A more recent favorite thing in the featured image above is the Emily Dickinson paper doll–such a fun distraction! I paid my $6.50 and was immediately able to download and print the images on card stock. I didn’t expect to enjoy cutting out the pieces, but it turned out to be a soothing and almost meditative activity. The artist has many paper doll options on offer. You know I’ll have to get the Charlotte Bronte and Jane Austen packets, at the very least!

And now, Tea with Miss Emily…


First of all, I actually found an “Emily Dickinson” blend of tea from Simpson & Vail. I am so pleased to tell you that it is delicate, soothing, and absolutely gorgeous to behold. Here is the description from the S&V website:

In the years she spent away from society, Emily Dickinson cultivated an extensive garden. In it, she grew jasmine flowers, cornflowers, roses, and many other flowers, plants and herbs. These flowers appear repeatedly in her poetry so our blend had to be floral. We created a delightful combination of jasmine tea and rose petals that brews to a light ecru cup with long green leaves and rose petal accents. This delicate tea hits you with a strong jasmine taste that’s sweetened and mellowed with the subtle flavors of the rose petals. Ingredients: Jasmine tea, rose petals, jasmine blossoms, marigold petals and blue cornflower petals.

[NOTE: Simpson & Vail has an entire collection of author-inspired teas.]


I learned that Emily Dickinson was an avid baker, particularly of “cakes, cookies, and candies.” I love to bake, but when it’s something unfamiliar I’ll usually try a quality mix the first time around. For this Honey Almond cake, I used a Williams & Sonoma mix that turned out to be more complicated than expected, but I managed. The interestingly shaped bundt pan is also from Williams & Sonoma, and I was utterly beguiled by the Nordic Ware Magnolia design.


Here is my Emily Dickinson-inspired tea tray. I brushed a honey glaze on the cake and garnished it with fresh fruit. I also used a little honey in the tea, which paired beautifully with the cake. A hydrangea bloom from the back patio adds a nice flourish, eh?

THE GIVEAWAY: I have one copy of On Wings of Words to give away, and I’ll sweeten the pot by adding SIGNED copies of My Friend Maggie, written/illustrated by Hannah E. Harrison along with Suki and Sam, written by Dr. Lisa Marotta and illustrated by Dorothy Shaw. All you need do is comment with the first line of your favorite Emily Dickinson poem OR with the title of a favorite non-fiction book about Emily Dickinson. US/CA entries only, please! I’ll announce the winner next Wednesday, May 26, 2020.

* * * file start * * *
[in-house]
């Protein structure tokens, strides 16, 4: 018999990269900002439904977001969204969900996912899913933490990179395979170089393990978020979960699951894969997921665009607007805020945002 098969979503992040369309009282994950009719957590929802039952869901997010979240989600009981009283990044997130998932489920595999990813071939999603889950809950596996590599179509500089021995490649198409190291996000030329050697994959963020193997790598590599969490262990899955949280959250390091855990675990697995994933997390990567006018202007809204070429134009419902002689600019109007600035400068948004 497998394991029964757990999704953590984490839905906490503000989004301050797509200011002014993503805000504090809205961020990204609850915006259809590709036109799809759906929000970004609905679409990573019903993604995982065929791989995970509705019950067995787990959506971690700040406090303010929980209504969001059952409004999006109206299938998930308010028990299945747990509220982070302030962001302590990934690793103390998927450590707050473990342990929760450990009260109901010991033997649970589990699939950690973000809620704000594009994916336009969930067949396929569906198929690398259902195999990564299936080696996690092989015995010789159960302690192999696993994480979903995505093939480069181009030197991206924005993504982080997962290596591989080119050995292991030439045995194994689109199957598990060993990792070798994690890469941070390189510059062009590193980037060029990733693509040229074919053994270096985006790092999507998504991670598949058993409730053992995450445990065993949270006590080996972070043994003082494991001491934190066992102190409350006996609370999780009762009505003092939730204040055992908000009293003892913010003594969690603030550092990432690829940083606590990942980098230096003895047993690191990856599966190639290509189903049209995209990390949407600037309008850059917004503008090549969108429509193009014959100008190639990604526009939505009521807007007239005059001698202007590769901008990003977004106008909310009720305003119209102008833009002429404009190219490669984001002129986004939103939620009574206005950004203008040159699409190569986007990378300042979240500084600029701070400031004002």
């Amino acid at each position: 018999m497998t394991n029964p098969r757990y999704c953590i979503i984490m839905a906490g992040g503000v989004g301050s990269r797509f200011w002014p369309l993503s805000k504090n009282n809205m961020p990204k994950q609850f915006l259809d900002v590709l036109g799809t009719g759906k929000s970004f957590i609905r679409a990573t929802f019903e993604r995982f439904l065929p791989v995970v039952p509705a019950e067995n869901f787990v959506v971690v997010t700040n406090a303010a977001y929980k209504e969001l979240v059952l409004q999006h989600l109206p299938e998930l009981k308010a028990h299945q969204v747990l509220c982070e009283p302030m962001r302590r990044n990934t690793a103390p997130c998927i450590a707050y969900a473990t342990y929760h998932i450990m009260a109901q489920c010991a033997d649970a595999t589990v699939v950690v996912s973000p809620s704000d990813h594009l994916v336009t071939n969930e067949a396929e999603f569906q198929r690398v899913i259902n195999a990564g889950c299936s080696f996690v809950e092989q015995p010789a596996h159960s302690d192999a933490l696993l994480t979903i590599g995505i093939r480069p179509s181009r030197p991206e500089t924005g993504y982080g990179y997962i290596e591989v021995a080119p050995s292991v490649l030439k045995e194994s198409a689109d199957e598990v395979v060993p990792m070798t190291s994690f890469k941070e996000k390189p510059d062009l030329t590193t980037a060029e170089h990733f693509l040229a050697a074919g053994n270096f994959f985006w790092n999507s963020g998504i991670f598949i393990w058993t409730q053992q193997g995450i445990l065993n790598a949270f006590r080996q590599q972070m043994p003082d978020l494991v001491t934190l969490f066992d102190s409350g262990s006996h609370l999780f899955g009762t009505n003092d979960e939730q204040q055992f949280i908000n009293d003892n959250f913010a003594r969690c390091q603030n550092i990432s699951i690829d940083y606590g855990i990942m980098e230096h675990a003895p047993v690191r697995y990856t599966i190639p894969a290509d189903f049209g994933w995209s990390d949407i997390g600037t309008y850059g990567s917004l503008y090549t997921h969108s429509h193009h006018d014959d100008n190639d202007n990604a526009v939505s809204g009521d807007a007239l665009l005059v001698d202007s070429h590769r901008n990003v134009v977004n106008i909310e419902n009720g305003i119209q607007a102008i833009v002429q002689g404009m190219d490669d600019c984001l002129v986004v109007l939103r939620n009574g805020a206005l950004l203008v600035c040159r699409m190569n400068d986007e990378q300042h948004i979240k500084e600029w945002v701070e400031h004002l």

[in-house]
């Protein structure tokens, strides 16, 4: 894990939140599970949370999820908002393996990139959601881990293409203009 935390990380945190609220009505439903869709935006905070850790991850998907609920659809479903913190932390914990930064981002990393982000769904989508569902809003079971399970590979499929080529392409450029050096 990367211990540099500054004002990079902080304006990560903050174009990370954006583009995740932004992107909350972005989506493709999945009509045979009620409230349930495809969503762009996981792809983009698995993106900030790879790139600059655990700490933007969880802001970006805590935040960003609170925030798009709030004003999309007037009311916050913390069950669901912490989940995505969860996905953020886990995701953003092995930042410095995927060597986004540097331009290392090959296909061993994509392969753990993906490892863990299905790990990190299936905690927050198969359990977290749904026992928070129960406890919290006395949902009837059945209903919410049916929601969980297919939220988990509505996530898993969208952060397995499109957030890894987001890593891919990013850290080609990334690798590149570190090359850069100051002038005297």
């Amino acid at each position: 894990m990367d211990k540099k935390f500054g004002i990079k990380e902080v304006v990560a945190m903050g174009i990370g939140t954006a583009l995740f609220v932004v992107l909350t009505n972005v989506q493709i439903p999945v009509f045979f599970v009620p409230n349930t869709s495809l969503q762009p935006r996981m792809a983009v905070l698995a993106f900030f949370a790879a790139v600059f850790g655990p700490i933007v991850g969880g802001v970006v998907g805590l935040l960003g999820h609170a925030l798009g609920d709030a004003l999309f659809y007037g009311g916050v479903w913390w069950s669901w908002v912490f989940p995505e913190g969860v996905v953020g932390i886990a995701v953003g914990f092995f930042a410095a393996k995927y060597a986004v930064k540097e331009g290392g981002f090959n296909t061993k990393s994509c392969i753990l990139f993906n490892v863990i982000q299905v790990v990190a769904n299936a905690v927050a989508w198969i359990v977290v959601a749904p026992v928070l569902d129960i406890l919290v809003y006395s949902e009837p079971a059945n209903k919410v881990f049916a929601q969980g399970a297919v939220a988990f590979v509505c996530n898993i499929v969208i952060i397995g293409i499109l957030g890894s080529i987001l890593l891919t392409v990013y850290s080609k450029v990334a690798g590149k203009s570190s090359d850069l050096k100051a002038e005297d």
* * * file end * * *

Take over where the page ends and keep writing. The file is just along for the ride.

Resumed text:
April Tea and Three Cosy Books

Happy Wednesday! If you’ve been yearning for a comfort read, I have three recommendations. And TEA.


The Bookshop on the Corner, by Jenny Colgan

Determined to make a new life for herself, Nina moves to a sleepy village many miles away. There she buys a van and transforms it into a bookmobile — a mobile bookshop that she drives from neighborhood to neighborhood, changing one life after another with the power of storytelling. From helping her grumpy landlord deliver a lamb, to sharing picnics with a charming train conductor who serenades her with poetry, Nina discovers there’s plenty of adventure, magic, and soul in a place that’s beginning to feel like home… a place where she just might be able to write her own happy ending.

I was so desperate for a sweet read, and I tried various things that just didn’t work. Then I turned to Modern Mrs. Darcy and found this truly comforting tale. (Actually, all three books in this post were recommended at MMD’s blog.) A bookish librarian in Birmingham is made redundant and decides to pursue her dream of selling books from a bookmobile…IN SCOTLAND. Such a sweet story! I ended up liking it so much better than the other Jenny Colgan book I’ve read–The Little Beach Street Bakery–which had its moments and was a quick, entertaining read, but wasn’t nearly so cosy.


The Lost Art of Keeping Secrets, by Eva Rice

Penelope wants nothing more than to fall in love, and when her new best friend, Charlotte, a free spirit in the young society set, drags Penelope into London with all of its grand parties, she sets in motion great change for them all. Charlotte’s mysterious and attractive brother Harry uses Penelope to make his American ex-girlfriend jealous, with unforeseen consequences, and a dashing, wealthy American movie producer arrives with what might be the key to Penelope’s—and her family’s—future happiness.